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June 9, 2020 / Law Alert

FDA further updates its Emergency Use Authorization for KN95 respirators from China

On June 6, 2020, the U.S. Food and Drug Administration (FDA) issued an updated Emergency Use Authorization (EUA) on Non-NIOSH-Approved Disposable Filtering Facepiece Respirators (FFRs) Manufactured in China. The following day, the FDA issued an updated Appendix A listing Chinese manufacturers with EUAs to import KN95 respirators from China. Details regarding the previous issued April 3, 2020 and May 7, 2020 EUAs may both be found in this Porter Wright Law Alert. The June 6 EUA may further impact companies’ eligibility to continue to import KN95 respirators from China for use in healthcare settings by healthcare personnel. Thus, it is important for companies to understand those changes, and analyze whether and how their contracts might be impacted.

The June 6 EUA contains five major revisions related to the Scope of Authorization (Section II) and Conditions of Authorization (Section IV) of the May 7 EUA.

  1. While the May 7 EUA permits the importation of KN95 respirators manufactured in China if the respirators have regulatory authorization under specified jurisdictions, including the Chinese National Medical Products Administration (NMPA) certification (which was included in the May 7, 2020 revision), the June 6 EUA has revised the second eligibility criterion to permit the importation of KN95 respirators manufactured in China only if they contain a certain CE mark (European Economic Area certification mark) or have a NMPA certification.
  2. The FDA has revised the third criterion such that a respirator model that is sampled by the FDA and tested by the Centers for Disease Control and Prevention’s National Institute of Occupational Safety and Health (NIOSH), and that has results that, according to NIOSH, indicate one or more of the 30 sampled respirators has a filtration efficiency of less than 95% is no longer authorized.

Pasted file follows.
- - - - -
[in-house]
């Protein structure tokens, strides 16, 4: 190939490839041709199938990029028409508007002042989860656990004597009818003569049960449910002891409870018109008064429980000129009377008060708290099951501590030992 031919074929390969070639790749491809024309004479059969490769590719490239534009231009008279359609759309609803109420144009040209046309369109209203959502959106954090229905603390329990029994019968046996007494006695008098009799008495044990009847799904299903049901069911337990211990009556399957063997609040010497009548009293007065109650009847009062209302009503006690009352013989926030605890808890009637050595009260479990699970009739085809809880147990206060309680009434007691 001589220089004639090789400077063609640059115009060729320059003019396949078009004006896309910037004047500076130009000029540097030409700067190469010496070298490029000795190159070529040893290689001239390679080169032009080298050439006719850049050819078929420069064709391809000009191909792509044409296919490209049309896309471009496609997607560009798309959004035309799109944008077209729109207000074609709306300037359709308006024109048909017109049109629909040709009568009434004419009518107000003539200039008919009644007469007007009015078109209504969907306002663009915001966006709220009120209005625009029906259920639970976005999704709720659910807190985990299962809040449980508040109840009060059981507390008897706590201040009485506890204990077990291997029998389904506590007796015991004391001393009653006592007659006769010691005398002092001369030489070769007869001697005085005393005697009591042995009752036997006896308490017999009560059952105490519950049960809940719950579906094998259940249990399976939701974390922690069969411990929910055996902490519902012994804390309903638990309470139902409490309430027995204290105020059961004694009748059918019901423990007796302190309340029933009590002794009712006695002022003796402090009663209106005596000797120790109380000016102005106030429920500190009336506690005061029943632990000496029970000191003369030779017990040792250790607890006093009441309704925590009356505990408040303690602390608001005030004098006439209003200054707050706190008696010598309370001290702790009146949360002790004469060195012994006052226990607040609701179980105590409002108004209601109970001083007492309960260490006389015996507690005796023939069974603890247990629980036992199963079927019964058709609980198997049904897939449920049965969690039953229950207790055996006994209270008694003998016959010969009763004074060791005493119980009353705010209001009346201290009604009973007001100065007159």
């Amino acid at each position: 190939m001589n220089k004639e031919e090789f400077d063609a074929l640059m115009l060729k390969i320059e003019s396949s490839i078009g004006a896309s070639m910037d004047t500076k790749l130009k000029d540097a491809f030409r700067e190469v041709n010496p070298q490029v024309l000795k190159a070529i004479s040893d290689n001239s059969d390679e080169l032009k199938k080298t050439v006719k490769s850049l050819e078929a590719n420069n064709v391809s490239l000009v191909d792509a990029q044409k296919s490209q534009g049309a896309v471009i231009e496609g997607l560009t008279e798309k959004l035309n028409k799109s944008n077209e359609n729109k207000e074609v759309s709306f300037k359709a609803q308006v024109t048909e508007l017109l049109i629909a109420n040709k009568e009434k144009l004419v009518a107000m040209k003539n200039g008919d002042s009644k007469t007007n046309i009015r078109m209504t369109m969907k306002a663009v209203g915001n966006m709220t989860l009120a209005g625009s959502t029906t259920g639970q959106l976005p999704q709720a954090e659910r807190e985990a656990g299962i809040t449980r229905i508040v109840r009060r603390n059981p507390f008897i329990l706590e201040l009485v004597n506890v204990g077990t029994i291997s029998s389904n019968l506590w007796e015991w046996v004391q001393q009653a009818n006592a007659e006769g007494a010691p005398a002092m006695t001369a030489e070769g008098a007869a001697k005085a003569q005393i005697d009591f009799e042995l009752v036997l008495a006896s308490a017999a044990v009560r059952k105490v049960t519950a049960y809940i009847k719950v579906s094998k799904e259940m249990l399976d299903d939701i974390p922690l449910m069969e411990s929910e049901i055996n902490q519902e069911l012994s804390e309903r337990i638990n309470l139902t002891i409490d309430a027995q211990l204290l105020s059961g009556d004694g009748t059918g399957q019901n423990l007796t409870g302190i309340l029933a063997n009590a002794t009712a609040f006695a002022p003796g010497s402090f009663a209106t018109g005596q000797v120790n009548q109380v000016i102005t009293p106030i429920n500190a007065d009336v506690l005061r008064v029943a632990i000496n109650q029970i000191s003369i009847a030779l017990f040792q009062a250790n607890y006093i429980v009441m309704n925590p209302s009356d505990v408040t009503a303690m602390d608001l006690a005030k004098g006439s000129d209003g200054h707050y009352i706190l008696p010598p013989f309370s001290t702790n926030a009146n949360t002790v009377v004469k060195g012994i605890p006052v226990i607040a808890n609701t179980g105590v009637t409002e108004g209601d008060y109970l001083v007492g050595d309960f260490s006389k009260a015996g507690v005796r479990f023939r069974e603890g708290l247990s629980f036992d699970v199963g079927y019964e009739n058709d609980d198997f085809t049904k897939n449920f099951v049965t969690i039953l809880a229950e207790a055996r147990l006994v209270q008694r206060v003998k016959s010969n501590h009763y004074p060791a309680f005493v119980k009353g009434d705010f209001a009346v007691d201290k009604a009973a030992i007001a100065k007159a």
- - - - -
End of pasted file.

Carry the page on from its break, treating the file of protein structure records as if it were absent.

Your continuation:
3. The FDA revised the Scope of Authorization to remove decontaminated respirators from the Scope of Authorization. As such, authorized respirators that are decontaminated are no longer authorized under this June 6 EUA. They may, however, be authorized under an individual decontamination system EUA according to the Enforcement Policy for Face Masks and Respirators During the Coronavirus Disease (COVID-19) Public Health Emergency (Revised).
  4. The FDA added Conditions of Authorization to require samples for testing when requested by the FDA and prevent distribution of shipments that fail testing.
  5. The FDA added Conditions of Authorization regarding printed materials, advertising, and promotion under section 564(e)(4) of the Act.

A KN95 respirator manufactured in China may be imported under the updated June 6 EUA, if:

  1. The respirator is manufactured by an entity that holds one or more NIOSH approvals, that have been verified by the FDA, for FFRs, and that is produced by the NIOSH approval holder in accordance with the applicable standards of authorization in another country;
  2. The respirator:
    1. Has a registration certification for a medical protective mask (not for short- term emergency registration certifications), issued by an appropriate Chinese provincial or municipal authority in accordance with the regulatory authorization under the NMPA, and that has been authenticated and verified by the FDA, or
    2. Conforms to Personal Protective Equipment (PPE) Directive 89/686/EEC (for those placed into distribution before April 21, 2019) or that conforms to PPE Regulation (European Union (EU)) 2016/425 (for those placed into distribution after April 21, 2019), as evidenced by a CE mark, and the CE mark has been authenticated and verified by the FDA; or